One big reason I was able to complete the half-marathon was because I had a running plan. The plan told me when to run and how far to run each day. It also started off super easy and gradually increased in difficulty as the weeks went on.

The same principles can apply to reading the Bible. You need a plan– one that tells you when to read and how much to read on each day. And you need a plan that starts at your currently ability. I love the “read through the Bible in a year” plans, but, let’s face it, for most people that requires a lot of reading each day. So why not start with a “read through the Bible in three years” plan, or five years. What’s the rush? It’s not about who can read the whole Bible first, it’s about  finding a daily routine that works for you where you are now.

2. Get a community

There is no way I would have stuck with my half-marathon plan if I didn’t have so many encouraging runners in my life. So many people who regularly asked me how my running was going. People who were “further along” that were available and very willing to give advice when I had questions.  And people willing to help and pray for me when training got tough.

When it comes to reading our Bible, we need a community that will encourage us, hold us accountable, answer questions, help us, and pray for us. Parents, be the community for your kids. Students, be the community for your friends. Christians, be the community for other Christians. Just like any other discipline, Bible-reading will happen when we feel we belong to a community.

3. Give yourself grace

During the half-marathon, I had a moment as I was running across the Ambassador Bridge from Detroit into Canada. I looked to my left and watched the sunrise coming up over the city and it was just beginning to reflect on the water below me. In that moment it hit me, “I am not running this for time. I don’t need to rush through this.”  At that moment, everything changed. Instead of trying to get a “good time” or concern myself with how I was doing compared to others around me, I just focused on enjoying the race.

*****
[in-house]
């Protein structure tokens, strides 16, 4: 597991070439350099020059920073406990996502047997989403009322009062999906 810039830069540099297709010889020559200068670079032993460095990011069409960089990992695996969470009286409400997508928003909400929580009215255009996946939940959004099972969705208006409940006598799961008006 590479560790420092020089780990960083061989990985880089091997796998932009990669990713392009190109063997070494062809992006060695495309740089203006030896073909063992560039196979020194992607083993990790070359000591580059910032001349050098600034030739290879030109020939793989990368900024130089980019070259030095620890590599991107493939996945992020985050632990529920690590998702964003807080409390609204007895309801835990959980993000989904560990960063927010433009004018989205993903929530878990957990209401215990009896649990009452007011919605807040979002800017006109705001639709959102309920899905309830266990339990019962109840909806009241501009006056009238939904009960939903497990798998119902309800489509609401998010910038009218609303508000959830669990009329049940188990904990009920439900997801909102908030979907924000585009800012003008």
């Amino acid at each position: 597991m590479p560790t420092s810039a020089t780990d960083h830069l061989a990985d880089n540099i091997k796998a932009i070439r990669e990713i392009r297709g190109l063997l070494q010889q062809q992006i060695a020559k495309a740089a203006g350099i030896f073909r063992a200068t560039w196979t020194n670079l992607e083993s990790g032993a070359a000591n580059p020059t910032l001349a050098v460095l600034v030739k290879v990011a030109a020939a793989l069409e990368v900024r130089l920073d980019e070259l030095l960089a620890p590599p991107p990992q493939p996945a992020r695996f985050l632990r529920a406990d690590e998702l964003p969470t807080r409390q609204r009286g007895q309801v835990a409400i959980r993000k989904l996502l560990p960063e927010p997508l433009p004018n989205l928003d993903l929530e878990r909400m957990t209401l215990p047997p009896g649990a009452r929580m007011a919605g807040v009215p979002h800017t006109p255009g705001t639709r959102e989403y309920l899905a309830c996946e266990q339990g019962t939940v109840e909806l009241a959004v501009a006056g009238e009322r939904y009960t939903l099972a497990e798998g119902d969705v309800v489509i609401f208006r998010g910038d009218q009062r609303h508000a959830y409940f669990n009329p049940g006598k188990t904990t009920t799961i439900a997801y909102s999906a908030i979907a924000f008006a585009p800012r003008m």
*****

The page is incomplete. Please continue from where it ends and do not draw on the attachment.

We often need to do the same thing when it comes to reading the Bible. We need to slow down and give ourselves the grace just to enjoy the Word of God as the Word of God. It doesn’t matter if we don’t read as fast or know as much as others. It’s okay if we miss a day or two (or, God-forbid, a week) of our reading plan. It’s not about “winning.” God still loves us. The Bible is God’s gift of grace to us.  We don’t read the Bible just for facts or even just for life application. We read the Bible to know God more to enjoy God more.

I pray these principles will help you as you read God’s Word more. And I pray, whether you’re reading at what feels like a slow jog or even just barely moving, you would feel the joy of completing a plan, being encouraged by your community, and resting in the grace God has for you each day.

The Need for Dominion

Have you ever thought about what were God’s first words to human beings?

In Genesis 1:28 we read “God blessed them [Adam and Eve] and said to them, ‘Be fruitful and increase in number; fill the earth and subdue it. Rule over the fish in the sea and the birds in the sky and over every living creature that moves on the ground.’” God’s first words to Adam and Eve were a command. A command for them to exercise dominion over their world by filling it and ruling over it.

Unfortunately, that didn’t happen. Sadly, when a crafty little serpent known as Satan entered their world they didn’t exercise authority over it. Adam allowed the serpent to tempt Eve and lead her to sin.

What should Adam have done?

He should have killed the serpent. Or, at the very least, thrown it out of the garden.

The results of Adam’s carelessness were tragic. Adam and Eve sinned and were separated from God. Sin entered and contaminated all of their world. Adam and Eve lost their perfect life—literally their perfect life.

What does this have to do with us today?

There are days when I know I should read my Bible first thing in the morning, but instead I check my email and Facebook. I’m completely aware that I if I read my Bible first I will experience peace and have focus for the day. I’m also completely aware that if I check my emails and social media first, often peace and focus are nowhere to be found.

Why do I still do it?

There’s something about email and social media that calls to me. It says “you need to do this first, to make sure you haven’t missed anything.” Or “you need to make sure you’re prepared for the rest of the day.” Or “if you do this you’ll be getting a head start, you’ll actually be more effective.”

Lies. Lies. Lies.

All for the Evil One… or least one of his henchmen.

So what’s keeping me from stopping? Dominion.

I lack dominion over my world. And my careless actions have led to my world having dominion over me. Change will come when I choose to do what Adam should have done: subdue my world and everything in it, including my phone.

That might mean turning my phone off completely (what? no!I know, I know, that’s drastic). It might mean asking someone to hold me accountable for how I use it (well, that would be awkward). If none of that works it could even mean getting rid of it (ok, now you’re just talking crazy).

In reality, none of those tactics will work until something else happens first. Dominion.

Not my exercise of dominion, but Jesus’s dominion over me. If I want to subdue my phone then I must first let Jesus subdue me.